Tasmania’s newest seminarian filled with a ‘spirit of service’

Decrease font size
Increase font size
Print this page
Email to friend
Share to Facebook
Share to Twitter
Home > Media > News > Tasmania’s newest seminarian filled with a ‘spirit of service’
Tasmania’s newest seminarian filled with a ‘spirit of service’

Tasmania’s newest seminarian to study at Corpus Christi seminary, Melbourne, is Sri-Lankan born Kanishka Perera, 26.

Having spent most of his life in Dankotuwa, a town in the north-western province of Sri Lanka, Kanishka admits that when he first heard of Tasmania, he didn’t know where it was. Arriving in Australia on April 30 this year, he has been humbled by the welcome he has received.

“I’ve been to other countries like Italy and the UK … but with my experience there I never thought Australians were going to be so welcoming. They are so loving, they are very welcoming,” he said.

Although new to Australia, Kanishka is not new to seminary life, as he spent three years with the monastic community the Sylvestro-Benedictines in Sri Lanka.

The seeds of his vocation were planted during a one-year internship which he spent serving an orphanage in the war-torn district of Mannar in India. This experience filled him with the love of a “spirit of service”. 

“Those children [have] a lot of difficulties. They don’t have their parents, they don’t have anything … But then how joyful they were being taken care of by the De La Salle brothers. The fact that you have nothing lets you be filled with so many blessings. I think that is why I initially thought I should become a monk because monks are people who have nothing much, so they have ample space in themselves to be filled with God’s blessings,” he said.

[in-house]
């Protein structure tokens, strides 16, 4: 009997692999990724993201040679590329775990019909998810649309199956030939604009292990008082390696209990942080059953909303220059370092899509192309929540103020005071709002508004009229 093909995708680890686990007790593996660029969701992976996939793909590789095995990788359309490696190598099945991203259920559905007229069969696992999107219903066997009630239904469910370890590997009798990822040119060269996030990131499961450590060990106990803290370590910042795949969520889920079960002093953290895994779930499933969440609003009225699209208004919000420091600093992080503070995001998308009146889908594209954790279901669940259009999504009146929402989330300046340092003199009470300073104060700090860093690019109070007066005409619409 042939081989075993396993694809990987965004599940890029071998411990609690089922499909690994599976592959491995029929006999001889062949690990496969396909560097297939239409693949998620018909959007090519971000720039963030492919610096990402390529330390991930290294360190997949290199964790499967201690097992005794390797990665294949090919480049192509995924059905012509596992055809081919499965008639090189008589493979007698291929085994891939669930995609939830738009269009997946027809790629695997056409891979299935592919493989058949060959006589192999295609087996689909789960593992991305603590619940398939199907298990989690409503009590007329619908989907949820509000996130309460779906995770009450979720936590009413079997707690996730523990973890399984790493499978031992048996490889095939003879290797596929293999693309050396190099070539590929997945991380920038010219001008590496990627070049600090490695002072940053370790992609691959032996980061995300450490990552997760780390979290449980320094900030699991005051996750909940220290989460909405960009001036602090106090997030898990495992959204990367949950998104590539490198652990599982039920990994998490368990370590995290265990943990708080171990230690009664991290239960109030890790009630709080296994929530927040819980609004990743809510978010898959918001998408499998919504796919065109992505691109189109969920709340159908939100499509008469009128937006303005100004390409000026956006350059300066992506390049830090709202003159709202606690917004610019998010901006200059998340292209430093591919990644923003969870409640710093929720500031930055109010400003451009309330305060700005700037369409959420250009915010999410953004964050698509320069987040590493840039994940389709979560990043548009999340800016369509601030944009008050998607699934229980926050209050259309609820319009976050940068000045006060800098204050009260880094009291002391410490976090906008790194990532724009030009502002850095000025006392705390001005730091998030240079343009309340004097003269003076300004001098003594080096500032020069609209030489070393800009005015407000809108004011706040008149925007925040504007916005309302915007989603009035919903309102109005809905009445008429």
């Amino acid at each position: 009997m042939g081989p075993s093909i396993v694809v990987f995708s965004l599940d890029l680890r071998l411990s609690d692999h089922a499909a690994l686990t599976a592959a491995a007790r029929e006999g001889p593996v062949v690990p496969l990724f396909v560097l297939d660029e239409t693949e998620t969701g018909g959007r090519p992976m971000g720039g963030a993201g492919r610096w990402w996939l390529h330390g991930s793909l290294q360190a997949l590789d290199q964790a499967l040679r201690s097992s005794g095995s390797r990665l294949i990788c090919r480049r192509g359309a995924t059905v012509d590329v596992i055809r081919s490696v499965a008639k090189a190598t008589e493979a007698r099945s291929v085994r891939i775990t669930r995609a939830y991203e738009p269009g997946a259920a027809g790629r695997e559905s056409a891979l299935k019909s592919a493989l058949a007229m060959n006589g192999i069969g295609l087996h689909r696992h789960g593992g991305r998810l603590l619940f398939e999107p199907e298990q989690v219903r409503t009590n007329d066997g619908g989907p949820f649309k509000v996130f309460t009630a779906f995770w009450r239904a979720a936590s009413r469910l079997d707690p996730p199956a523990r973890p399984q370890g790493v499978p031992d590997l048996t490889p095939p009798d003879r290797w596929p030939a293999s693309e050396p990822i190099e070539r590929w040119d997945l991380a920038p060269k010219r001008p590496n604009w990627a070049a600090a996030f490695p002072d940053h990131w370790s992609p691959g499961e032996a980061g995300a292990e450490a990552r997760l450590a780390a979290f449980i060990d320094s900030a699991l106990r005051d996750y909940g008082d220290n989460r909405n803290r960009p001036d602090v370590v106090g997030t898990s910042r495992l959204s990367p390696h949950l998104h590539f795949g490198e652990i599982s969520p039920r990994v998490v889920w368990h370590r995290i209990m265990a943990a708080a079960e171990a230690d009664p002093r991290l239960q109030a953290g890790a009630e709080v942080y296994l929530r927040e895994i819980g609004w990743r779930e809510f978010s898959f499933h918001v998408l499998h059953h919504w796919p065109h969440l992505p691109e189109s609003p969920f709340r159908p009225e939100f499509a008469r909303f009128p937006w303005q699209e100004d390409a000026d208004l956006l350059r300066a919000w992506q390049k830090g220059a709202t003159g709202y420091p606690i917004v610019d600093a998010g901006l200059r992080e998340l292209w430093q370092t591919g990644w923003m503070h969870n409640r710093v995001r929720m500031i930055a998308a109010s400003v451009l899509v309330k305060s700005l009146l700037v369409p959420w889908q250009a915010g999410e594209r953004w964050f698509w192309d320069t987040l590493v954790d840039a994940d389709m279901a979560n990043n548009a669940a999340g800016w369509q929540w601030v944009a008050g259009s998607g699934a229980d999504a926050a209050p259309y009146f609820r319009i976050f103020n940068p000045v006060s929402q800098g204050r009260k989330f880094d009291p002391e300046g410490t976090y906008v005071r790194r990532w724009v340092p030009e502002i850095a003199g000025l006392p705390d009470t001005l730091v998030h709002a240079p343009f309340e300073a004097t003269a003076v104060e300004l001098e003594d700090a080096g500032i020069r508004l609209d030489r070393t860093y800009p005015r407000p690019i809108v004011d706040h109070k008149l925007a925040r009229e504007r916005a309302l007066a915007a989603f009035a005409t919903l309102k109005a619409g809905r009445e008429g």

However, eventually he felt called out of the community to serve in an unknown land.

“I think priesthood is the best way because it has no boundaries in reaching to people,” he said.

“If you are placed in a family … before attending to whatever you have in your mind the family comes first. But when you are a priest it’s a free way to reach to anybody and everybody in the same way.

“I think priesthood is the best option to utilise what I have in mind, to be joyful and to teach others to be joyful in knowing Christ, encountering Christ.”

There are now five Tasmanian seminarians studying in Melbourne, two of which, Steven Smith and Chathura Ranmuni, will be ordained to the diaconate in September.

Caption: Seminarian Kanishka Perera wants nothing more than ‘…to teach others to be joyful in knowing Christ, encountering Christ.’ Photo: Naomi Leach.